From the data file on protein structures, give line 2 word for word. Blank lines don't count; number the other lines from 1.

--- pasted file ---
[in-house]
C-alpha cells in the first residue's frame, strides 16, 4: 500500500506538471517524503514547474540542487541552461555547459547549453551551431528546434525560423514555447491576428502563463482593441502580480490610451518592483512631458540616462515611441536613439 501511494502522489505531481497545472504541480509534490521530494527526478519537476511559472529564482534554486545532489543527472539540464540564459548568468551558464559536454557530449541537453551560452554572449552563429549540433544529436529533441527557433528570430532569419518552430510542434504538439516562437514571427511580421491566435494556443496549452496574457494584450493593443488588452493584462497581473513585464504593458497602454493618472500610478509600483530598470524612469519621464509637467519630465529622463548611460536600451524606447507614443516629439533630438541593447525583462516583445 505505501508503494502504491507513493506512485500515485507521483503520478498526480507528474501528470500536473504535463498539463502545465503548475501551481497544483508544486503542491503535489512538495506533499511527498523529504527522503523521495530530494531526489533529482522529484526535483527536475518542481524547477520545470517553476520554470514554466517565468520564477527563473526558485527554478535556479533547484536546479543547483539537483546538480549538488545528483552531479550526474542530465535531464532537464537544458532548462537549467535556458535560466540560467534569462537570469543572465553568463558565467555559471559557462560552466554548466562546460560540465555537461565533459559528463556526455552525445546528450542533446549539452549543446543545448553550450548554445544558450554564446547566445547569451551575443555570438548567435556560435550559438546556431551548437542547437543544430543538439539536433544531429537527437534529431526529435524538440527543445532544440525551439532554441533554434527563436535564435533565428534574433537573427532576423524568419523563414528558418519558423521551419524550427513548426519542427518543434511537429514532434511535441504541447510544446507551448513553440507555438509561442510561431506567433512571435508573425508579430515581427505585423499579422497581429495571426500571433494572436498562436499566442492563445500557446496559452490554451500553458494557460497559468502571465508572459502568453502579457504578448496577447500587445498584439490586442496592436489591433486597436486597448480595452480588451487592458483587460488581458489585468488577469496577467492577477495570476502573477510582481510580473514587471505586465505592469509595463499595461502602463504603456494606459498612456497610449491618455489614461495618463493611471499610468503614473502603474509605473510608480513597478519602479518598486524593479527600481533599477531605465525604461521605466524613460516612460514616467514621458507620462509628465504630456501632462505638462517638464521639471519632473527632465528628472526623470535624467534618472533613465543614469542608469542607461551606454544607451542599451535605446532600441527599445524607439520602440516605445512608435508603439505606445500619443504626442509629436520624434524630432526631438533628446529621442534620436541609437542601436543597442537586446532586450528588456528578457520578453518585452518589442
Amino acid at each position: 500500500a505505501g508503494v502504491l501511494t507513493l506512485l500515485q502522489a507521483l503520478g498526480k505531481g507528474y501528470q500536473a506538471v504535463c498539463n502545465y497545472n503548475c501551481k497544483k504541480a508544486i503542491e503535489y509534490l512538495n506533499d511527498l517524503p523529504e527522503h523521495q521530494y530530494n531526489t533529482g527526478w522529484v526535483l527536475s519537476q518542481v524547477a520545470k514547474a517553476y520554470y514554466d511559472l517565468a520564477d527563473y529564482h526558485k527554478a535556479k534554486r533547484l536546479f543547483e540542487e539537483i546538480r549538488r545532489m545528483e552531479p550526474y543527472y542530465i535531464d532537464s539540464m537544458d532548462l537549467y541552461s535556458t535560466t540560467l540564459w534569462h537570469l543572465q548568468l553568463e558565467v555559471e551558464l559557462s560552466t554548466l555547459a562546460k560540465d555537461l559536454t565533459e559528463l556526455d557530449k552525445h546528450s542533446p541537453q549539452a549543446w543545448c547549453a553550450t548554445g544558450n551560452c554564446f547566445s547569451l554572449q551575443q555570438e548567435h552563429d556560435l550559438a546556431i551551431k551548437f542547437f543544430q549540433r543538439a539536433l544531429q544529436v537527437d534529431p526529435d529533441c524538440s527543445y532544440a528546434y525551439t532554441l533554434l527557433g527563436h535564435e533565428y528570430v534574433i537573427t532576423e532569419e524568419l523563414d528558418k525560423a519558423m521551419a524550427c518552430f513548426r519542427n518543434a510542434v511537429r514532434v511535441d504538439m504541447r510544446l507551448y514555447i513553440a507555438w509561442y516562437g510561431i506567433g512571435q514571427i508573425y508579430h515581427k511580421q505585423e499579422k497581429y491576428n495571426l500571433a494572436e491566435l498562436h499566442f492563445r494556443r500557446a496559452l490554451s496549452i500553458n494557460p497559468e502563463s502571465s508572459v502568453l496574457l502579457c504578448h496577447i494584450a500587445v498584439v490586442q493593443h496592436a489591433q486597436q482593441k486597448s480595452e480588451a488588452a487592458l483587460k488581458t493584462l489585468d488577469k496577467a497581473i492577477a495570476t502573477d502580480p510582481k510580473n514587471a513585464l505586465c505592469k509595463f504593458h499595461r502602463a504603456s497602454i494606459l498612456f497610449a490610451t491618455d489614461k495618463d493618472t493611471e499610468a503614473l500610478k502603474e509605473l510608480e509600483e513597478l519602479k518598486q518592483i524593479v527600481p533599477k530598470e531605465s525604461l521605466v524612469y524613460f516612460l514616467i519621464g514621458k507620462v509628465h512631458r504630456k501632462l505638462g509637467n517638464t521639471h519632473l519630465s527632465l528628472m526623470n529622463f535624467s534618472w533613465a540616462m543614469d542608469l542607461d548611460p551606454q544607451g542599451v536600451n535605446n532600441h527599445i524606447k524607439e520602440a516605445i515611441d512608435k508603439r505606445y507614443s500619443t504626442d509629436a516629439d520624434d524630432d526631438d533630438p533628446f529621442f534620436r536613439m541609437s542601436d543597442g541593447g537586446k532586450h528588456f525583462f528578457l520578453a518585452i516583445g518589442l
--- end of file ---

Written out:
C-alpha cells in the first residue's frame, strides 16, 4: 500500500506538471517524503514547474540542487541552461555547459547549453551551431528546434525560423514555447491576428502563463482593441502580480490610451518592483512631458540616462515611441536613439 501511494502522489505531481497545472504541480509534490521530494527526478519537476511559472529564482534554486545532489543527472539540464540564459548568468551558464559536454557530449541537453551560452554572449552563429549540433544529436529533441527557433528570430532569419518552430510542434504538439516562437514571427511580421491566435494556443496549452496574457494584450493593443488588452493584462497581473513585464504593458497602454493618472500610478509600483530598470524612469519621464509637467519630465529622463548611460536600451524606447507614443516629439533630438541593447525583462516583445 505505501508503494502504491507513493506512485500515485507521483503520478498526480507528474501528470500536473504535463498539463502545465503548475501551481497544483508544486503542491503535489512538495506533499511527498523529504527522503523521495530530494531526489533529482522529484526535483527536475518542481524547477520545470517553476520554470514554466517565468520564477527563473526558485527554478535556479533547484536546479543547483539537483546538480549538488545528483552531479550526474542530465535531464532537464537544458532548462537549467535556458535560466540560467534569462537570469543572465553568463558565467555559471559557462560552466554548466562546460560540465555537461565533459559528463556526455552525445546528450542533446549539452549543446543545448553550450548554445544558450554564446547566445547569451551575443555570438548567435556560435550559438546556431551548437542547437543544430543538439539536433544531429537527437534529431526529435524538440527543445532544440525551439532554441533554434527563436535564435533565428534574433537573427532576423524568419523563414528558418519558423521551419524550427513548426519542427518543434511537429514532434511535441504541447510544446507551448513553440507555438509561442510561431506567433512571435508573425508579430515581427505585423499579422497581429495571426500571433494572436498562436499566442492563445500557446496559452490554451500553458494557460497559468502571465508572459502568453502579457504578448496577447500587445498584439490586442496592436489591433486597436486597448480595452480588451487592458483587460488581458489585468488577469496577467492577477495570476502573477510582481510580473514587471505586465505592469509595463499595461502602463504603456494606459498612456497610449491618455489614461495618463493611471499610468503614473502603474509605473510608480513597478519602479518598486524593479527600481533599477531605465525604461521605466524613460516612460514616467514621458507620462509628465504630456501632462505638462517638464521639471519632473527632465528628472526623470535624467534618472533613465543614469542608469542607461551606454544607451542599451535605446532600441527599445524607439520602440516605445512608435508603439505606445500619443504626442509629436520624434524630432526631438533628446529621442534620436541609437542601436543597442537586446532586450528588456528578457520578453518585452518589442